One of the most common questions we get from new shooters is whether to use the MIL or MOA system in their shooting and optics. And for good reason – A quick survey of your shooting buddies, or a social media post about the topic, will reveal a great rift between the two camps. Each one adamantly defending their chosen unit of measurement. But is it justified? The short answer is no. Listening to the arguments as to why one system is superior reveals a subjectivity common to so many other gun debates. Most shooters greatly exaggerate the differences. The reality is that when you look closely at the two systems, there is no clear and inherent advantage. There are troves of information online that get into the details of each specific trait. But let’s take a look and distill it down to the key differences…
Slightly easier to communicate – Larger MIL units are represented by smaller values than MOA. This makes for simpler range cards and data books that are easier to read, and relay to your partner. It’s inherently easier to compute, let’s say, 4.8 MILS than 16.75 MOA.
Military Adopted – Not necessarily and advantage per se. But if you or your shooting buds are military. This will be easier to communicate.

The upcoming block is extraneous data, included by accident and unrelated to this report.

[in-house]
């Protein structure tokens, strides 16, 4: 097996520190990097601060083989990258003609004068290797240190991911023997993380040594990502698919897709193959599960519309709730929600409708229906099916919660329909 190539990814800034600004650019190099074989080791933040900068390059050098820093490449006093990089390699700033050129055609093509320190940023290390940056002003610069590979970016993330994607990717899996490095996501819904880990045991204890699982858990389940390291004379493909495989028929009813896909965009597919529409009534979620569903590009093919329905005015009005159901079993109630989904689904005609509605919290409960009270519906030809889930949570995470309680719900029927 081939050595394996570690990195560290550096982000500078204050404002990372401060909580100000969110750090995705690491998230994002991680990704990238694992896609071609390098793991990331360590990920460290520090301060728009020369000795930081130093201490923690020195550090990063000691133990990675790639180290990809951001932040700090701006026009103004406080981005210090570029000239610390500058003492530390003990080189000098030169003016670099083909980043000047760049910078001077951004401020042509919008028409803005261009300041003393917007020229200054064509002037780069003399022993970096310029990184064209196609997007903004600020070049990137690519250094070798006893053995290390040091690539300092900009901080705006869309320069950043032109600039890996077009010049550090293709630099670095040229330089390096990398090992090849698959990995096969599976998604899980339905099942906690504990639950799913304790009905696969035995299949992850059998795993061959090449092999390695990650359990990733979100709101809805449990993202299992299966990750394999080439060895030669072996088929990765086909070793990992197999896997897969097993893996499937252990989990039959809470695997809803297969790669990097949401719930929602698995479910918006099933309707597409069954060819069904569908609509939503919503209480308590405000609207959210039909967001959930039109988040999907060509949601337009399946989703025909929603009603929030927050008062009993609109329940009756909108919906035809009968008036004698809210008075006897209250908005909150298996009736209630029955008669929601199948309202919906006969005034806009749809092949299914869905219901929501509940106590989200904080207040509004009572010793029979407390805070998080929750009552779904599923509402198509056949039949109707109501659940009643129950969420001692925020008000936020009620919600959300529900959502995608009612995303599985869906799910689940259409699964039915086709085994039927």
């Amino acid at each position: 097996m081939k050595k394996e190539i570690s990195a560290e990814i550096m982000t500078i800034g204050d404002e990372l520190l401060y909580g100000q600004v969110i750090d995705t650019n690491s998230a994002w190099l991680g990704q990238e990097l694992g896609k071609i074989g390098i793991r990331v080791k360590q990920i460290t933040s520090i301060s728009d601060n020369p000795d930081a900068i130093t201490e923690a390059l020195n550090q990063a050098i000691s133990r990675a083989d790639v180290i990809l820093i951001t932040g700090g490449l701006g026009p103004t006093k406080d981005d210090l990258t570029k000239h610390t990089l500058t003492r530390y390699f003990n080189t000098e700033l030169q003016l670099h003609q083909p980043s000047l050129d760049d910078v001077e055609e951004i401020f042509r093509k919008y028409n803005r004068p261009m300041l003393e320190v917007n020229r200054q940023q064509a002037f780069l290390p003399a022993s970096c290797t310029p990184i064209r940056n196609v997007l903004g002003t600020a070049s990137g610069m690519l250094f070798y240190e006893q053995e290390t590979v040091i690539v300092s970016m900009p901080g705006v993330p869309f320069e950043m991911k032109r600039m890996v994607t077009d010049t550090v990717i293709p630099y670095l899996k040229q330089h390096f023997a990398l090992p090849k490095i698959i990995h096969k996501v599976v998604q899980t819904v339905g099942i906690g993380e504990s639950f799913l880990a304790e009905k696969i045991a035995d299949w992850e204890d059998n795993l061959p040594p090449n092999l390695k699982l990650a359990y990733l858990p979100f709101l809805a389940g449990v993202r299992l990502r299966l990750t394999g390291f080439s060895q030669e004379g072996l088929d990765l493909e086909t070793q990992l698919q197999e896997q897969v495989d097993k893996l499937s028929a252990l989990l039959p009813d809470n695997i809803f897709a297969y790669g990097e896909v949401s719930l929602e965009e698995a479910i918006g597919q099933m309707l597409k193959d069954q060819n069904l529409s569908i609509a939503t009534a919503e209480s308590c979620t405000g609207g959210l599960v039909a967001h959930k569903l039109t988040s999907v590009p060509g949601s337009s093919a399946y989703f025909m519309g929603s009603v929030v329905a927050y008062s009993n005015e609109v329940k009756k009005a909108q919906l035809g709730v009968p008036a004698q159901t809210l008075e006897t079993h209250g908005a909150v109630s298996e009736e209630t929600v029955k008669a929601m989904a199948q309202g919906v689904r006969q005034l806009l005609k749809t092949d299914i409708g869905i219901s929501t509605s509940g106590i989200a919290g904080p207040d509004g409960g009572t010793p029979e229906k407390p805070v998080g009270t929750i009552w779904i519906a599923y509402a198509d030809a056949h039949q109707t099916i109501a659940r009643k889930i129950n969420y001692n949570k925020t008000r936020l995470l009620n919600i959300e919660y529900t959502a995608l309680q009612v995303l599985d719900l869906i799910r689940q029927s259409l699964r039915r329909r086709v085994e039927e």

More Product Offerings – It’s no secret that manufacturers often mimic the military’s direction. In part due to currying favor for military contracts, and also the consumer tendency to emulate all things mil-spec. Whatever the reason, the end result is that there are more product offerings in MIL.
MOA is slightly more precise – The typical 1/4 MOA click provides a finer adjustment than its 1/10 MIL counterpart. Bear in mind, however, that this only equates to 0.1” difference in adjustments at 100 yards. Or 1” at 1,000 yards.
F-Class Competition friendly – If you plan on participating in F Class competitions, the MOA system can hold some advantages. In addition to the increased precision mentioned previously (which is potentially handy when shooting super precise LR shots), F-Class targets are demarcated in MOA very closely. For example the 600 yard target has a 3" X ring, 6" ten ring, 12" nine ring, 18" eight ring, 24" seven ring, and 36" six ring comprising the black and 30" five ring in the white. So you can adjust and/or hold off conveniently in MOA. There is no target feature in MILS.
The bottom line is that these small differences are just that – Small. And many of the reasons are purely academic. What really matters is how YOU think and what is comfortable to you. When someone asks you how far away something is and you answer in “yards” then MOA will be natural. If you answer in “meters” then MILS will be for you. Pairing up the correct system with how you naturally think, will result in faster calculations, more accurate calls, and fewer missed shots due to user error or slow computation. So there it is. We hope this helps in your choice of MILS or MOA.
The Trajektory crew